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UK banks must pay out in new mis-selling scandal
LONDON (Reuters) - Britain's four biggest banks have agreed to pay compensation to customers they misled about interest rate hedging products, following an investigation by the financial regulator.
The Financial Services Authority said on Friday it had reached an agreement with Barclays, HSBC, Lloyds and RBS to provide appropriate compensation following an investigation into the mis-selling of the products.
The FSA said it found evidence of "serious failings" by the banks and added: "We believe that this has resulted in a severe impact on a large number of these businesses."
The finding by the FSA of mis-selling could lead to compensation claims ranging from many millions to several billion pounds from small companies who bought them.
It is the latest in a string of mis-selling cases that have plagued the financial services industry for over two decades. Banks are already set to pay upwards of 9 billion pounds ($13.96 billion) in compensation to customers for mis-selling loan insurance.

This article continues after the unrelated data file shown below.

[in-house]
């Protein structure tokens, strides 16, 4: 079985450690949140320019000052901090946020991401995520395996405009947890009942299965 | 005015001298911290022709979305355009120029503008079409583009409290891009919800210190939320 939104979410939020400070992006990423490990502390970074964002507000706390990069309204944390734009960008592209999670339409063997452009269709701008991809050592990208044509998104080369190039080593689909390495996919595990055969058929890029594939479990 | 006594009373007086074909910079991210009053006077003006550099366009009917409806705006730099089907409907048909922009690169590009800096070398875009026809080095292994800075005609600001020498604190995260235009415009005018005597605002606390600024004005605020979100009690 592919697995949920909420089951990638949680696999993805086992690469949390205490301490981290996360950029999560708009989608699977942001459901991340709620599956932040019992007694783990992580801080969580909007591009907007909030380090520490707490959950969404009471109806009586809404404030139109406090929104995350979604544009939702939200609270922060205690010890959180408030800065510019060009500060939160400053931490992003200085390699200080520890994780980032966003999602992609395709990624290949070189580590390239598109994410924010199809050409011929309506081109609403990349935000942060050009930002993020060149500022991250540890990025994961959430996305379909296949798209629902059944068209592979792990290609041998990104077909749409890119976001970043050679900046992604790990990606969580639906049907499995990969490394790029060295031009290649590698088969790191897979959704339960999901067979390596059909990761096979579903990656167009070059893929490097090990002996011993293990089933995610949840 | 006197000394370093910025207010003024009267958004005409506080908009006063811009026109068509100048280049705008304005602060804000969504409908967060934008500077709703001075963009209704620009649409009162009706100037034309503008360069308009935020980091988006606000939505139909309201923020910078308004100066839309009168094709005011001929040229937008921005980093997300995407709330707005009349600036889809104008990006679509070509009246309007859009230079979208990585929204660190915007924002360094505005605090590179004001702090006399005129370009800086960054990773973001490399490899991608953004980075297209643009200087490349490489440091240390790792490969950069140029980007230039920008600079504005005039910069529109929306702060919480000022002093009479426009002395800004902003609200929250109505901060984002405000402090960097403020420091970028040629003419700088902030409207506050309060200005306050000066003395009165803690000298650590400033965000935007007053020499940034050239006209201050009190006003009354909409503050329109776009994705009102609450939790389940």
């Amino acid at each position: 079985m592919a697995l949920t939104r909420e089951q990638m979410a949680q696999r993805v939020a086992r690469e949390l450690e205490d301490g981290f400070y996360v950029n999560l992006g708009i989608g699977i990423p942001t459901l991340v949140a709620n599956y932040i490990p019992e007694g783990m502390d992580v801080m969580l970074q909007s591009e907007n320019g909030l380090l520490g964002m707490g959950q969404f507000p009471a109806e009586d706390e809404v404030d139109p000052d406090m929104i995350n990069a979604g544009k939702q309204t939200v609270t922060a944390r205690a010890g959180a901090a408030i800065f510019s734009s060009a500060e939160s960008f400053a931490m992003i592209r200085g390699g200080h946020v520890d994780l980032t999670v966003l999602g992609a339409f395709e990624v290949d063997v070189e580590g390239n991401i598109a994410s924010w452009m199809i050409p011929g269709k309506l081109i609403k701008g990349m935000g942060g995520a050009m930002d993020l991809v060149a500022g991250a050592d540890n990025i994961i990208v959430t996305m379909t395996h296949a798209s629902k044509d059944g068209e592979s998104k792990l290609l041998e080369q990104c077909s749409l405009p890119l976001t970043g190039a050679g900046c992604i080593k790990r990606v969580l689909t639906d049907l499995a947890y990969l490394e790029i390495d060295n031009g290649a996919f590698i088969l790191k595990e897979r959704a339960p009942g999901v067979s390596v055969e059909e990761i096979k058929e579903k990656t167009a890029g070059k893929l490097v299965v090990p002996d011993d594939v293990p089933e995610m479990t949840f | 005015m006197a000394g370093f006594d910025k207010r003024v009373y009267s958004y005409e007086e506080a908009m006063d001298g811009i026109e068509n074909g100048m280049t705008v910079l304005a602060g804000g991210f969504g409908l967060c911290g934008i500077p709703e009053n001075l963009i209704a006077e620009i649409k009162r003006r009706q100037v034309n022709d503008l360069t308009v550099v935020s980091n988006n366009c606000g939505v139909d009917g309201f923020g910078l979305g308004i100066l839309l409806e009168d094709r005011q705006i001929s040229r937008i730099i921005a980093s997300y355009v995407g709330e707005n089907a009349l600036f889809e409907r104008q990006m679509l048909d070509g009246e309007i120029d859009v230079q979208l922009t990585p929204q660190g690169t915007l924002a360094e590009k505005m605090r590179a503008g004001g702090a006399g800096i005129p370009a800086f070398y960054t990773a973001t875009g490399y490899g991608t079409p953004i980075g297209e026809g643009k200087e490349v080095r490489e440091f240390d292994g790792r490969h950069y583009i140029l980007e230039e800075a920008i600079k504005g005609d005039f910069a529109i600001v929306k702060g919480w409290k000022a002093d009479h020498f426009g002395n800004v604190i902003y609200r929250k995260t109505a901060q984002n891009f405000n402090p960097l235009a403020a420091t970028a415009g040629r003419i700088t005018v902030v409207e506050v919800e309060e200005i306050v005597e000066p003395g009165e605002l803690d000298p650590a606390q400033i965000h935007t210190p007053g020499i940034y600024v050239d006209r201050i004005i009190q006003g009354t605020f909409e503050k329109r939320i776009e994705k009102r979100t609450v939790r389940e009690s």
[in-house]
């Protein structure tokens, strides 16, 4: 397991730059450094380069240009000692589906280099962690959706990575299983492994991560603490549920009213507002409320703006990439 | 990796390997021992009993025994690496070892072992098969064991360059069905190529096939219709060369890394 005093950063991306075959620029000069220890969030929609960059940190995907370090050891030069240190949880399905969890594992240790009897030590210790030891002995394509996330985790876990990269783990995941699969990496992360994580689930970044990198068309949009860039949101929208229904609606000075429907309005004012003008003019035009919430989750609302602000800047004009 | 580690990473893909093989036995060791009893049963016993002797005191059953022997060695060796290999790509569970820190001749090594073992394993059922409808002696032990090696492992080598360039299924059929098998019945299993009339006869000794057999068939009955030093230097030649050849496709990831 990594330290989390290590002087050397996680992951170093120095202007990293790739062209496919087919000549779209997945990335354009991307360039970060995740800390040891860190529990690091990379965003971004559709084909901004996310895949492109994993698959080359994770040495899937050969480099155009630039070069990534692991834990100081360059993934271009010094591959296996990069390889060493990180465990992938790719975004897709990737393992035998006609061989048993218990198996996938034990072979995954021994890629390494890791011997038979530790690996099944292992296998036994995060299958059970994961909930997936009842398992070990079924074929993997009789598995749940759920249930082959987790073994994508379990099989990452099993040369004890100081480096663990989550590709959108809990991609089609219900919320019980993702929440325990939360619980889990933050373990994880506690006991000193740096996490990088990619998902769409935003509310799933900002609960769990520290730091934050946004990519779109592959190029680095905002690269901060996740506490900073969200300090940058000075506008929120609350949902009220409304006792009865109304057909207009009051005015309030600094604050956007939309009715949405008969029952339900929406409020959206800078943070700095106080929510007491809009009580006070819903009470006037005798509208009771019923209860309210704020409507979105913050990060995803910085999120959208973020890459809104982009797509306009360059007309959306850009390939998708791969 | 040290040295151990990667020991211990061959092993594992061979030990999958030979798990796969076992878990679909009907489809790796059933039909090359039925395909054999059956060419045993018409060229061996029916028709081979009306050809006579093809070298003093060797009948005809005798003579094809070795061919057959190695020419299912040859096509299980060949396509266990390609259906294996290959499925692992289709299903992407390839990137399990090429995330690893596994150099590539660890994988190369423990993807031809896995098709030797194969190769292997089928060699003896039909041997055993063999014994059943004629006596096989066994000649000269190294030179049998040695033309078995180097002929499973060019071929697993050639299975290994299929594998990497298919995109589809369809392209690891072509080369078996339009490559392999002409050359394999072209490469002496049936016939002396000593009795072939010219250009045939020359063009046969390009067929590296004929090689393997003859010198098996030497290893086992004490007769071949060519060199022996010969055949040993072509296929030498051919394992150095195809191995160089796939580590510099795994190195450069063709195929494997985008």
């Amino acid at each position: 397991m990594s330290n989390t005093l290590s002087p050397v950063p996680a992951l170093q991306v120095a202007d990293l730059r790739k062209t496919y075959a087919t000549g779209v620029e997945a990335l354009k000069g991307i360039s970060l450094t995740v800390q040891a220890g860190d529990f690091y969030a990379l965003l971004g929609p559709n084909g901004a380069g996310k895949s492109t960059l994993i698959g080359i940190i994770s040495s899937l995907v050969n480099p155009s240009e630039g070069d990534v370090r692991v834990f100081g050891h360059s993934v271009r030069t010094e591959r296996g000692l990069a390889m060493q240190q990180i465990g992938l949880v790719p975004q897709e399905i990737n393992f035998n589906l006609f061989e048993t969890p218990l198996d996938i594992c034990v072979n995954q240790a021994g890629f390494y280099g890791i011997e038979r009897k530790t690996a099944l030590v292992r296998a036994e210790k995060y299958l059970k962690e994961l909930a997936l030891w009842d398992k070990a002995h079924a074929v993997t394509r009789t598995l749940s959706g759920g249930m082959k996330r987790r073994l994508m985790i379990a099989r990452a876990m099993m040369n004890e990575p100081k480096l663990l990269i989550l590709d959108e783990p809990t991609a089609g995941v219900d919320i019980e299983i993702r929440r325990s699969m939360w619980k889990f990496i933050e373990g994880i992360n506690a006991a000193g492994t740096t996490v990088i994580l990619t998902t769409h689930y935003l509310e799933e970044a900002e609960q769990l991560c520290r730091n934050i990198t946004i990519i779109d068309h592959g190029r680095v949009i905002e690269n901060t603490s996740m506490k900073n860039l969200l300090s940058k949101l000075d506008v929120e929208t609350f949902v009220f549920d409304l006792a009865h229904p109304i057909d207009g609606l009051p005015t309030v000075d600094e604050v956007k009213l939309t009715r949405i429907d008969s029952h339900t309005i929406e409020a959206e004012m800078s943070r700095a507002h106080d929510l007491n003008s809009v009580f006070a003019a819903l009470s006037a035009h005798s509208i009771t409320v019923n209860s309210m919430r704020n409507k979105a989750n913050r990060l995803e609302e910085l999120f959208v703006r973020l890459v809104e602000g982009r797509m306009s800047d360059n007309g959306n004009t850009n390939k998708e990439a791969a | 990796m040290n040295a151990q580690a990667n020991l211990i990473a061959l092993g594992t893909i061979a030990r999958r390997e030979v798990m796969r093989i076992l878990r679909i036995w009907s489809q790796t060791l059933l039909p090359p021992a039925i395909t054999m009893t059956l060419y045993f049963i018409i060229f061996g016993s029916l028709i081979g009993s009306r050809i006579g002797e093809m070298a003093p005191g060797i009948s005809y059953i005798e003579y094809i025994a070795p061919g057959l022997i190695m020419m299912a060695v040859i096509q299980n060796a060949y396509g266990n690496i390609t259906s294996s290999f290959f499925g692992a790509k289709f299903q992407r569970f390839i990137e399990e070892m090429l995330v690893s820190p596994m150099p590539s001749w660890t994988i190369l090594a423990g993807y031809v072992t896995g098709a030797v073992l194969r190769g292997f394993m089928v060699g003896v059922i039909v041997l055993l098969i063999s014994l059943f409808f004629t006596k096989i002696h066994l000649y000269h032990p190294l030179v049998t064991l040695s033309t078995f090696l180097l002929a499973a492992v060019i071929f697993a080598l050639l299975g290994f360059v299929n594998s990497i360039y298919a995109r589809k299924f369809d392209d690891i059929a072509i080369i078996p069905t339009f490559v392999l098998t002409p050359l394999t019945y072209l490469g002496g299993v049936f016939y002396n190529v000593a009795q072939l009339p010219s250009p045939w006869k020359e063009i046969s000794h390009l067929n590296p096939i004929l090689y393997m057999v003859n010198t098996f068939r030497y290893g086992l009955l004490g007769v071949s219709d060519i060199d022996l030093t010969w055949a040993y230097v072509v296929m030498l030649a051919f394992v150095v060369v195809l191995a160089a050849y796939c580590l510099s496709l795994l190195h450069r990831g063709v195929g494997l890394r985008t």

The news will compound problems for a sector that was hit hard on Thursday by news of a record $450 million fine levied on Barclays for rigging interest rates.
The FSA said the banks had agreed to compensate directly those customers that brought the most complex products.
The products range in complexity from caps that fix an upper limit to the interest rate on a loan, through to complex derivatives known as "structured collars" which fixed interest rates with a bank but introduced a degree of interest rate speculation.
The banks have agreed to stop marketing "structured collars" to retail customers.
The size of the likely compensation was not disclosed but Lloyds issued a separate statement saying it did not expect the financial impact from the settlement to be material.
Michael Brennan at Bracewell Law, which is acting on behalf of some of the small companies that sold the products, said there are likely to be around 4,000 claimants with total claims of 3-6 billion pounds though there are no hard figures so far.
(Reporting by Matt Scuffham; editing by Sophie Walker)
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